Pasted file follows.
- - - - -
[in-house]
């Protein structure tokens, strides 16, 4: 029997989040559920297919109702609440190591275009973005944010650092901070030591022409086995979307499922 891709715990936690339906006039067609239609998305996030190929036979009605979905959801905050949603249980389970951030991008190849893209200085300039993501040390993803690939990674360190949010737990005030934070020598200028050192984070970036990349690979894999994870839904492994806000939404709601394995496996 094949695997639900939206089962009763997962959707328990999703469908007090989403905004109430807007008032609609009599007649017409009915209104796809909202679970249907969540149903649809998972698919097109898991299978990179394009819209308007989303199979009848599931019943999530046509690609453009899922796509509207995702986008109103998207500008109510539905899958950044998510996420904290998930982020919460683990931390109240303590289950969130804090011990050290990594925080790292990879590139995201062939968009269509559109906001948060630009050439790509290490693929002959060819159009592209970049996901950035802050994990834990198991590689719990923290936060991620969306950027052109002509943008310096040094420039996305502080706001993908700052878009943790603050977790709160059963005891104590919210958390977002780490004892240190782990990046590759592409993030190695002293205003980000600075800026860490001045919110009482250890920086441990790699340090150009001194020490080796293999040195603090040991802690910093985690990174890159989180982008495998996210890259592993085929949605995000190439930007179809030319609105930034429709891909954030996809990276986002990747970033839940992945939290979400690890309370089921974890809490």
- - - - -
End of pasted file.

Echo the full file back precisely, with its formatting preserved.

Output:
[in-house]
């Protein structure tokens, strides 16, 4: 029997989040559920297919109702609440190591275009973005944010650092901070030591022409086995979307499922 891709715990936690339906006039067609239609998305996030190929036979009605979905959801905050949603249980389970951030991008190849893209200085300039993501040390993803690939990674360190949010737990005030934070020598200028050192984070970036990349690979894999994870839904492994806000939404709601394995496996 094949695997639900939206089962009763997962959707328990999703469908007090989403905004109430807007008032609609009599007649017409009915209104796809909202679970249907969540149903649809998972698919097109898991299978990179394009819209308007989303199979009848599931019943999530046509690609453009899922796509509207995702986008109103998207500008109510539905899958950044998510996420904290998930982020919460683990931390109240303590289950969130804090011990050290990594925080790292990879590139995201062939968009269509559109906001948060630009050439790509290490693929002959060819159009592209970049996901950035802050994990834990198991590689719990923290936060991620969306950027052109002509943008310096040094420039996305502080706001993908700052878009943790603050977790709160059963005891104590919210958390977002780490004892240190782990990046590759592409993030190695002293205003980000600075800026860490001045919110009482250890920086441990790699340090150009001194020490080796293999040195603090040991802690910093985690990174890159989180982008495998996210890259592993085929949605995000190439930007179809030319609105930034429709891909954030996809990276986002990747970033839940992945939290979400690890309370089921974890809490």